Why Female Pop Stars Are Better at Singing About Sex

Unlike their male counterparts, they know how to be coy.

Mario Anzuoni/Reuters

Sex sells. And music about sex sells even better. So the fact that the Bruno Mars single "Locked Out of Heaven" is pretty sexual was not surprising. Mars, as endearing as he may seem with his fedora and retro aesthetic, isn't immune from the general persuasion of pop music to be absolutely dripping with lyrics about sexuality.

Never had much faith in love or miracles
Never wanna put my heart on the line.
But swimming in your world is something spiritual
I'm born again every time you spend the night
'Cause your sex takes me to paradise
Yeah your sex takes me to paradise

The song isn't just about sex. It's about how having sex with this particular woman—the nameless, beautiful-just-the-way-she-is woman—makes Mars feel like he hasn't has sex in far too long. He proclaims four times that her "sex takes [him] to paradise."

And this is "the stuff of great pop" according to Jody Rosen's review in Rolling Stone.

Now, this isn't to disparage the song. It's catchy. If you haven't had a chance to hear it, take a listen. And Mars is more than charming in interviews. Especially when he skirts around the question asking what "Locked Out of Heaven" is about. "Come on Lee, we're grown men," he told the interviewer on CBS Sunday Morning a week ago. What the interviewer fails to ask Mars is "were you half asleep when you wrote this song?" Infectious dance beat aside, "Locked Out of Heaven" sounds like it was written on the back of a Starbucks receipt during a five-minute cab ride. His unimaginative musings about sex only highlight how lazy Mars and his contemporaries have gotten in terms of songwriting. Hit songs are no longer forced to solely allude to sex to get airtime. But now that songs can reference sex outright with little to no consequence, pop artists have lost a good deal of the creativity, not to mention the appeal, they once had.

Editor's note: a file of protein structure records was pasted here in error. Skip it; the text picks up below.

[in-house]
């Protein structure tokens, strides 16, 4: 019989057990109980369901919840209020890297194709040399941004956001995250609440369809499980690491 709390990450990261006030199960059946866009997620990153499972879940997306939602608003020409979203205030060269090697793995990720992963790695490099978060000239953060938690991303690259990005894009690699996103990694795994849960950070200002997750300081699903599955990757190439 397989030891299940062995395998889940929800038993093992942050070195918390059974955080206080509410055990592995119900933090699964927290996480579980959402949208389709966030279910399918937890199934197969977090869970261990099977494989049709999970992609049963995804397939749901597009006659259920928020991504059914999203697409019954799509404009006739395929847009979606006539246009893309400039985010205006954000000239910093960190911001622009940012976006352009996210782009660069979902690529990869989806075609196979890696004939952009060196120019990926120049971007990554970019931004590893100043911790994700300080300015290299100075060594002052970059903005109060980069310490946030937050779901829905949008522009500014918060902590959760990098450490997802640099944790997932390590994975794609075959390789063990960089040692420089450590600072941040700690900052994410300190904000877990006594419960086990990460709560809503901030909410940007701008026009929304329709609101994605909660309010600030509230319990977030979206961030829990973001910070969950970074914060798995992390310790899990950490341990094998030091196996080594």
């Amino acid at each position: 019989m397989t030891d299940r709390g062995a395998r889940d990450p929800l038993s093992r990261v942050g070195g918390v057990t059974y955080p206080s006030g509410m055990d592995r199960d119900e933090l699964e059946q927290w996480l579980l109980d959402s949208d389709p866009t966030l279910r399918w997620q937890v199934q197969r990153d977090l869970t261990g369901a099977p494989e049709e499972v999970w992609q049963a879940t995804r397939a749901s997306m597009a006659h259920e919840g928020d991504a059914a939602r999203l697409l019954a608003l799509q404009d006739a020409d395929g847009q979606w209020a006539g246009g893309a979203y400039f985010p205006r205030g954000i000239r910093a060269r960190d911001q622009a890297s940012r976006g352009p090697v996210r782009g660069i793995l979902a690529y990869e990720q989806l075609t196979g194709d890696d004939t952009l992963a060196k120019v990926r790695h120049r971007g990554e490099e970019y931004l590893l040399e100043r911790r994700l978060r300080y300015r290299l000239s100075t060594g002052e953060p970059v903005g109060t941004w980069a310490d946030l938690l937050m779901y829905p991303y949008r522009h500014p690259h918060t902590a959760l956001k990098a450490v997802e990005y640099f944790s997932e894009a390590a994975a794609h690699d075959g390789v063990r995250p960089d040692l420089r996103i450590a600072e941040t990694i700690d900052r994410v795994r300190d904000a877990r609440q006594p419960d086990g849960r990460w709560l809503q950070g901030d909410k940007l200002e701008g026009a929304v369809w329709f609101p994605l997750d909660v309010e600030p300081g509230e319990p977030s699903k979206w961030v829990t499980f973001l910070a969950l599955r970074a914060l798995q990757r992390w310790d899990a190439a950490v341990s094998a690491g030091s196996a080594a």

Simple songs can be good songs, but injecting "sex"—not the image or the idea, but just the word—in hopes that it tugs at the listener's carnal side is an unfortunately safe bet that has become the norm in pop music. We're not talking Cole Porter's 1928 classic "Let's Do It," which so iconically instructs that "Birds do it, bees do it." No, apparently songwriters have lost even the ounce of creative spark that took to get that on paper. Have listeners stopped caring about the slightest bit of imagination in our Top 40 fodder? Usher's "Scream" is another culprit. Unlike his other notable single of 2012, "Climax," which actually has very little sexual content besides the title, "Scream" leaves nothing to the imagination, ultimately making it terribly dull to listen to:

Got no drink in my hand
But I'm wasted
Getting drunk on the thought of you naked
I'd get you like ooh baby baby
Ooh baby baby, ah-ooh baby baby ooh baby baby
And I've tried to fight it, to fight it
But you're so magnetic, magnetic
Got one life, just live it, just live it
Now relax, and get on your back

There's been quite a shift since the days the Rolling Stones were supposed to change the lyrics of "Let's Spend the Night Together" to "Let's Spend Some Time Together" to perform on the Ed Sullivan show (they didn't, if you don't know the story, and were banned from the show for a number of years).

Released in 1967, the song is as vague as it is hinting—which may be the trick to its success:

Don't you worry 'bout what's on your mind
I'm in no hurry, I can take my time
I'm going red and my tongues getting tied
I'm off my head and my mouths getting dry
I'm high, but I try, try, try
Lets spend the night together

Mick is trying to get some here. We all know what's on his mind. But his articulation is slightly more endearing, if not just more comfortable to listen to in mixed company, than if he had just come out and said it. There's an art to wooing a girl. "Hey, let's have sex" isn't a particularly effective pick-up line.

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Emily Ferber is a writer based near Chicago.

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